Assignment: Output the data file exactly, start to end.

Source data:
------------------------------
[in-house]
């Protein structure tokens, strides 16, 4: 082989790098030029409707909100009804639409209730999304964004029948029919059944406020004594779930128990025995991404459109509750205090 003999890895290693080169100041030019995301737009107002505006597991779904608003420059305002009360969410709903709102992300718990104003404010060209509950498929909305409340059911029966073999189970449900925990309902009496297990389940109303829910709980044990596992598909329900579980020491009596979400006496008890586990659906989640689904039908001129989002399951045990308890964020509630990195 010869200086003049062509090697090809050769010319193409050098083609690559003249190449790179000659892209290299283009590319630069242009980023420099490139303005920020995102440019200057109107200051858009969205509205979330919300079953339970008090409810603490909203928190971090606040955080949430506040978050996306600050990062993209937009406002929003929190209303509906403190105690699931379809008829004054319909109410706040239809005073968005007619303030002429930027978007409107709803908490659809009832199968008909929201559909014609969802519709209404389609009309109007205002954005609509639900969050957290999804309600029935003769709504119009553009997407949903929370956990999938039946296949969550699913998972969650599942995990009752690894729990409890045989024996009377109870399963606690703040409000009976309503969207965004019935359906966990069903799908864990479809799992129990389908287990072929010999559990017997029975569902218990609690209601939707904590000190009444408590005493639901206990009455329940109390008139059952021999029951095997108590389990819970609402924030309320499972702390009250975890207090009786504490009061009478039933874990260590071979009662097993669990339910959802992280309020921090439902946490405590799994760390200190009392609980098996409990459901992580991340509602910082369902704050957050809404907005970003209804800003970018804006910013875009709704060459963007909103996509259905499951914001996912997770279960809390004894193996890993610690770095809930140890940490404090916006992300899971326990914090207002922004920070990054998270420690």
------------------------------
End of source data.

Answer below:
[in-house]
């Protein structure tokens, strides 16, 4: 082989790098030029409707909100009804639409209730999304964004029948029919059944406020004594779930128990025995991404459109509750205090 003999890895290693080169100041030019995301737009107002505006597991779904608003420059305002009360969410709903709102992300718990104003404010060209509950498929909305409340059911029966073999189970449900925990309902009496297990389940109303829910709980044990596992598909329900579980020491009596979400006496008890586990659906989640689904039908001129989002399951045990308890964020509630990195 010869200086003049062509090697090809050769010319193409050098083609690559003249190449790179000659892209290299283009590319630069242009980023420099490139303005920020995102440019200057109107200051858009969205509205979330919300079953339970008090409810603490909203928190971090606040955080949430506040978050996306600050990062993209937009406002929003929190209303509906403190105690699931379809008829004054319909109410706040239809005073968005007619303030002429930027978007409107709803908490659809009832199968008909929201559909014609969802519709209404389609009309109007205002954005609509639900969050957290999804309600029935003769709504119009553009997407949903929370956990999938039946296949969550699913998972969650599942995990009752690894729990409890045989024996009377109870399963606690703040409000009976309503969207965004019935359906966990069903799908864990479809799992129990389908287990072929010999559990017997029975569902218990609690209601939707904590000190009444408590005493639901206990009455329940109390008139059952021999029951095997108590389990819970609402924030309320499972702390009250975890207090009786504490009061009478039933874990260590071979009662097993669990339910959802992280309020921090439902946490405590799994760390200190009392609980098996409990459901992580991340509602910082369902704050957050809404907005970003209804800003970018804006910013875009709704060459963007909103996509259905499951914001996912997770279960809390004894193996890993610690770095809930140890940490404090916006992300899971326990914090207002922004920070990054998270420690």